Winner of the third annual Concourse Grand Prize

by the editors


The third annual Concourse Grand Prize:

Dinner for two at the

Grand Concourse Restaurant in Pittsburgh

to be awarded to the author of the article (excluding those by staff and board members), which, in the judgment of the editors, best reflects the Concourse ideal of fruitful Christian discourse.

This year’s winner is junior philosophy major


for his issue 5 article:
How hobbits and company might really exist

Such flabbergasting Tolkien-knowledge as this piece displayed is prize-worthy in itself, but the editors were still more impressed by the article’s unique mix of fantasy and philosophy, and the light-hearted thoughtfulness with which the author treated his subject matter. The following excepts from the end of his article, will serve to show how deserving it is of this year’s prize.

I think that these arguments demonstrate that according to Tolkien’s conception of the Elves they could indeed exist. Proving the possibility of the existence of the Dwarves would in general follow along the same lines, though the strange story of their creation complicates things. Tolkien states in the second chapter of the “Quenta Silmarrilion” that the Dwarves believe that they have immortal souls, but that the Elves disagreed. However, since Dwarves can speak and learn and remember and love, I think Tolkien conceived of the Dwarves too as having immortal souls. If he did, it is possible, by these arguments, that they too could exist.

What of the other races of Middle-Earth? To the best of my knowledge, too little is said about the nature of the giants, the monster in the mere outside Moria, the trolls, the Mewlips, or the giant turtles to determine whether they could exist. “Eru, the One, who in Arda is called Iluvatar” is the One True God. The Ainur, the Valar, and the Maiar are the Angels. Melian, Gandalf, Saruman, Radagast, Tom Bombadil, Goldberry, the Ents, and the two “Blue Wizards” are Maiar who have taken bodily form—that is, they are “angels incarnate.” Morgoth, or Melkor, is Satan. Sauron is whatever demon is second to Satan. Balrogs, Dragons, werewolves, vampires, and giant spiders are other demons. Therefore, it is unquestionable that they all exist on the spiritual plane. Whether they could exist as Tolkien depicts them depends on whether angels and demons could adopt physical forms and dwell among us.Barrow-wights are demonically possessed corpses. The Nazgul are humans who live continuously on earth through demonic magic and whose bodies do not decay. Instead they gradually become more and more insubstantial until, despite the fact that they still have bodies and may yet be slain, they literally look like ghosts. Gollum, of course, is a hobbit who started down their path but never completed it…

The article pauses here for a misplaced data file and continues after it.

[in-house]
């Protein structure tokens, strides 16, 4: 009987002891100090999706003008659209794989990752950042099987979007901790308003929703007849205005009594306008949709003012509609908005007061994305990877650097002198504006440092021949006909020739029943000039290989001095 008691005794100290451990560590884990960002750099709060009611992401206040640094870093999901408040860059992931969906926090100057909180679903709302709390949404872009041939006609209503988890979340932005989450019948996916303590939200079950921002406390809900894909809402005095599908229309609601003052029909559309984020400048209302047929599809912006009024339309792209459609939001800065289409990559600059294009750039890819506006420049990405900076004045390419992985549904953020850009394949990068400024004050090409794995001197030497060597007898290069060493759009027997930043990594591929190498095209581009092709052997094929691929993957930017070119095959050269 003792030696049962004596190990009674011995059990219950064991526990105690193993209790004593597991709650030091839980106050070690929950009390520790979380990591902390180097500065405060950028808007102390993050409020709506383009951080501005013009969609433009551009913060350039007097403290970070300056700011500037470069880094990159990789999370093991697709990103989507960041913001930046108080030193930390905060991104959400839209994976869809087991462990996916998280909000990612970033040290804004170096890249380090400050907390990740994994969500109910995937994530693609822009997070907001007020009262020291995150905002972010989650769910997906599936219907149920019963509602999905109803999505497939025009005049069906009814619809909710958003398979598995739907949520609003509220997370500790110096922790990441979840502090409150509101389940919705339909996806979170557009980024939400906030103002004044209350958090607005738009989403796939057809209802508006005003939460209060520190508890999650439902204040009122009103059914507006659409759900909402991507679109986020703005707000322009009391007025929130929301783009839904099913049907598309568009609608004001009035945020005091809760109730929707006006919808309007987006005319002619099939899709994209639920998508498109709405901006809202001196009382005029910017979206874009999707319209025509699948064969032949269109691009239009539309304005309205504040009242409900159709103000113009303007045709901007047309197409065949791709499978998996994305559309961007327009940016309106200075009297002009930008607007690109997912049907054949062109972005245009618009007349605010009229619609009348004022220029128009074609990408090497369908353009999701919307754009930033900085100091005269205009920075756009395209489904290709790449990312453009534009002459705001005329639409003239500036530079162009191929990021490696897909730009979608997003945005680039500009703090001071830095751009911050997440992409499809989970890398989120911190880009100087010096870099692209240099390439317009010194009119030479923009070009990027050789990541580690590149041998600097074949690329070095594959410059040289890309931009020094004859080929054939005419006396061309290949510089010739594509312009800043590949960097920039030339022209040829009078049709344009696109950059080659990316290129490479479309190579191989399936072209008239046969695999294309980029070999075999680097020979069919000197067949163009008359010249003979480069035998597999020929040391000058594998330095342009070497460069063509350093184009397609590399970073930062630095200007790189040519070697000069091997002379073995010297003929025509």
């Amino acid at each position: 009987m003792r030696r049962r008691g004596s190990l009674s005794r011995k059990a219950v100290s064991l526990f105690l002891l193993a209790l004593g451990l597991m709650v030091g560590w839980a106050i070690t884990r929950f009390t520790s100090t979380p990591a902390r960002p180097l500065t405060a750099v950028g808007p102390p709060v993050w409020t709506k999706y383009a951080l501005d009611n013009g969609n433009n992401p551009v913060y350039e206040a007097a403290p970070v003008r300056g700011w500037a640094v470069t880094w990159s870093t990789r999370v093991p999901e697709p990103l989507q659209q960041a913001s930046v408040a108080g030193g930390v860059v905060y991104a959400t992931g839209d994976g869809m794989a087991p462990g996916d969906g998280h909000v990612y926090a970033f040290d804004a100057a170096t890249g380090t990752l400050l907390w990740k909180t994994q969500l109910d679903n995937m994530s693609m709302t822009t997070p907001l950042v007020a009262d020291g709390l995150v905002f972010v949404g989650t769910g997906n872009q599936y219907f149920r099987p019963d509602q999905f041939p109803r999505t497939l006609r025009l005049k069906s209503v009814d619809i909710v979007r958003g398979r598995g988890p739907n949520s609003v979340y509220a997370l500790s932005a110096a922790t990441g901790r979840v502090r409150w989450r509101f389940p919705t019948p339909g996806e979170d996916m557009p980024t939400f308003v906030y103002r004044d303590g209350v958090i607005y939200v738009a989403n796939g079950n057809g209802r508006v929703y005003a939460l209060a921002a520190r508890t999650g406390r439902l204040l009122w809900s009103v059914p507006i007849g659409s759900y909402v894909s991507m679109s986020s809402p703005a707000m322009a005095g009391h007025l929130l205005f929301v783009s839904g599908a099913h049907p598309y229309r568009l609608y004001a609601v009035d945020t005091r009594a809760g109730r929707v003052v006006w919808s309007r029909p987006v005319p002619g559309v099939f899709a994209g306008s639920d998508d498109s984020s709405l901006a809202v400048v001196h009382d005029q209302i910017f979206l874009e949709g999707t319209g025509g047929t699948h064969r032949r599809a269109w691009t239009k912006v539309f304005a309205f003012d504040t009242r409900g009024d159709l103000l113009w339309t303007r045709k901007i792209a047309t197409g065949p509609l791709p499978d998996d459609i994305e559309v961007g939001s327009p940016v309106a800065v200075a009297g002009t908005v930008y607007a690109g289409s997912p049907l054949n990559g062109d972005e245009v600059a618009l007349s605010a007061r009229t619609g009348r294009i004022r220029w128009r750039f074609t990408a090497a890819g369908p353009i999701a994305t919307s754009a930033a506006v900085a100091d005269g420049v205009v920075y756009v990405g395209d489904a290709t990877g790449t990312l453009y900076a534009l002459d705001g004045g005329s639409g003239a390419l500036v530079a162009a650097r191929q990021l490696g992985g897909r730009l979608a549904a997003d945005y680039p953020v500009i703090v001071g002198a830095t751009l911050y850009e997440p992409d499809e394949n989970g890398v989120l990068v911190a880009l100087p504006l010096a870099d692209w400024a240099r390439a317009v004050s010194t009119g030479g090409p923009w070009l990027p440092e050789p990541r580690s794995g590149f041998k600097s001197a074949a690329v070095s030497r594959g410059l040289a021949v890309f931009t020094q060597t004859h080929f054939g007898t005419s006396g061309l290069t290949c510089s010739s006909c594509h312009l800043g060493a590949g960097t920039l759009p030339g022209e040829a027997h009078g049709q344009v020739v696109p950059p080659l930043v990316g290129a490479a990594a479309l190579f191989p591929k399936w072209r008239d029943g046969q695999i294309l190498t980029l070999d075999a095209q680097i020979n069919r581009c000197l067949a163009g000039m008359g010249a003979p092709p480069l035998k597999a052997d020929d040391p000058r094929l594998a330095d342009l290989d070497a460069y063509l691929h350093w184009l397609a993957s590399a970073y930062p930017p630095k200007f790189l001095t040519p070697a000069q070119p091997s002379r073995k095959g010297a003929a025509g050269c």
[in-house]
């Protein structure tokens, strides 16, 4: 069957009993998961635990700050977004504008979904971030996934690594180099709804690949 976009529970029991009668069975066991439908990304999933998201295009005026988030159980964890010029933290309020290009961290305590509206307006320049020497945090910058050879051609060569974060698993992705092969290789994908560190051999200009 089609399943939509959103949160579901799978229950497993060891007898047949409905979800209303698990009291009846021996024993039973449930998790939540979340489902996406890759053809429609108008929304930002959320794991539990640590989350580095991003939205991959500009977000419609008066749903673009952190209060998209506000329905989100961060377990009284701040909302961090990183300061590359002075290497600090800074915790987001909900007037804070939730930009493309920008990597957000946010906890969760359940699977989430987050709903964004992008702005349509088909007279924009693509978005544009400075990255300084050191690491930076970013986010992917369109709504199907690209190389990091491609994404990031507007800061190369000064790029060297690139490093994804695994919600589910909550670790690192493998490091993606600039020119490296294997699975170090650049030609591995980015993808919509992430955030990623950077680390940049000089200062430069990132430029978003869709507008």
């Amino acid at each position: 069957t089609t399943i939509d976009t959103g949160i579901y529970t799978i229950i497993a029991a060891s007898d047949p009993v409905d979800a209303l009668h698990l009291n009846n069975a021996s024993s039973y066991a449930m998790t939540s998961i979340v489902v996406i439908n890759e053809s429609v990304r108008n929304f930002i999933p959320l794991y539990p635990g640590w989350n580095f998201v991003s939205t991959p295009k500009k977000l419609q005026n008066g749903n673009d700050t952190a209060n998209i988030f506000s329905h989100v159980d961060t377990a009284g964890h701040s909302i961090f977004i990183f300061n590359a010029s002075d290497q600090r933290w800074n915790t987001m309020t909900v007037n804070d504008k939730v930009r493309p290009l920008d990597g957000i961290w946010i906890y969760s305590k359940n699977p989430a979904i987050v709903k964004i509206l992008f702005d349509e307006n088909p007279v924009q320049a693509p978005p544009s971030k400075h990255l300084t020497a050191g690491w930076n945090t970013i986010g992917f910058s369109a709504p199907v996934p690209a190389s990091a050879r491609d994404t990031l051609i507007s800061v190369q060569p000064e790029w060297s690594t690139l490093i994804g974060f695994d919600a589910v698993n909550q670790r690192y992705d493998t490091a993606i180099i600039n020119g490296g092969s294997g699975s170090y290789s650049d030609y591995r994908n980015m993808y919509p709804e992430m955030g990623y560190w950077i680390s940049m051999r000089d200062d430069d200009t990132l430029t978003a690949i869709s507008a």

I must admit, though, that I personally do not believe that Elves, Dwarves, or Orcs exist. Nor do I believe that there is intelligent life on other planets. Yet this is only because I do not yet see any convincing proof that non-human sentient physical beings exist. I do not think that Catholic doctrine makes the existence of other intelligent life forms impossible. For we cannot fathom the mind of God, and if it has pleased Him to create other intelligent races for us to share this universe, or even this planet, with, we must admit that it is within His power to create them. If He has done so we may never know His reasons for creating them. But we do know that if we meet any non-human sentient life forms we must accept their existence as His will—and we must evangelize them.

Honorable mention also goes to Mary Healy (MA class of ‘88; no known relation to Michael) for her exceptionally thoughtful, and informative Issue 3 reply to a reader inquiry concerning the absence of the Real Presence in the creeds.

Though very different in style and subject matter, each of these articles is an outstanding example of the sort of cultivated Christian conversation the Concourse was designed to foster. Our thanks and congratulations to both writers.

issue cover

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